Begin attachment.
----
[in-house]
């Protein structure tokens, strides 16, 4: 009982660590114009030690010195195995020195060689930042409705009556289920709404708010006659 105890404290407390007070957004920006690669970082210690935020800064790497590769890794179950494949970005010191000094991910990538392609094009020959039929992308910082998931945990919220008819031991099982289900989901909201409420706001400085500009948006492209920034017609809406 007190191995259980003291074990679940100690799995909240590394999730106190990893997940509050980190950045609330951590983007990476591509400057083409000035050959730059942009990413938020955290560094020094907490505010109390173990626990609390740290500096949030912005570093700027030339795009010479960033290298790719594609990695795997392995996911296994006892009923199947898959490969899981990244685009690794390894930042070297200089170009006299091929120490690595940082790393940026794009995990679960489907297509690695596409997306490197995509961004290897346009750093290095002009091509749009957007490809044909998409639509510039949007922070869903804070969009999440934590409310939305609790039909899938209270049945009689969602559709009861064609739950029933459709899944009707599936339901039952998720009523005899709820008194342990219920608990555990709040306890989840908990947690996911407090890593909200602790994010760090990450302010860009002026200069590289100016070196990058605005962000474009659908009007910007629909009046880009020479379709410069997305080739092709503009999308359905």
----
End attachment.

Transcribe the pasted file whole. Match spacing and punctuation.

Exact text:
[in-house]
């Protein structure tokens, strides 16, 4: 009982660590114009030690010195195995020195060689930042409705009556289920709404708010006659 105890404290407390007070957004920006690669970082210690935020800064790497590769890794179950494949970005010191000094991910990538392609094009020959039929992308910082998931945990919220008819031991099982289900989901909201409420706001400085500009948006492209920034017609809406 007190191995259980003291074990679940100690799995909240590394999730106190990893997940509050980190950045609330951590983007990476591509400057083409000035050959730059942009990413938020955290560094020094907490505010109390173990626990609390740290500096949030912005570093700027030339795009010479960033290298790719594609990695795997392995996911296994006892009923199947898959490969899981990244685009690794390894930042070297200089170009006299091929120490690595940082790393940026794009995990679960489907297509690695596409997306490197995509961004290897346009750093290095002009091509749009957007490809044909998409639509510039949007922070869903804070969009999440934590409310939305609790039909899938209270049945009689969602559709009861064609739950029933459709899944009707599936339901039952998720009523005899709820008194342990219920608990555990709040306890989840908990947690996911407090890593909200602790994010760090990450302010860009002026200069590289100016070196990058605005962000474009659908009007910007629909009046880009020479379709410069997305080739092709503009999308359905």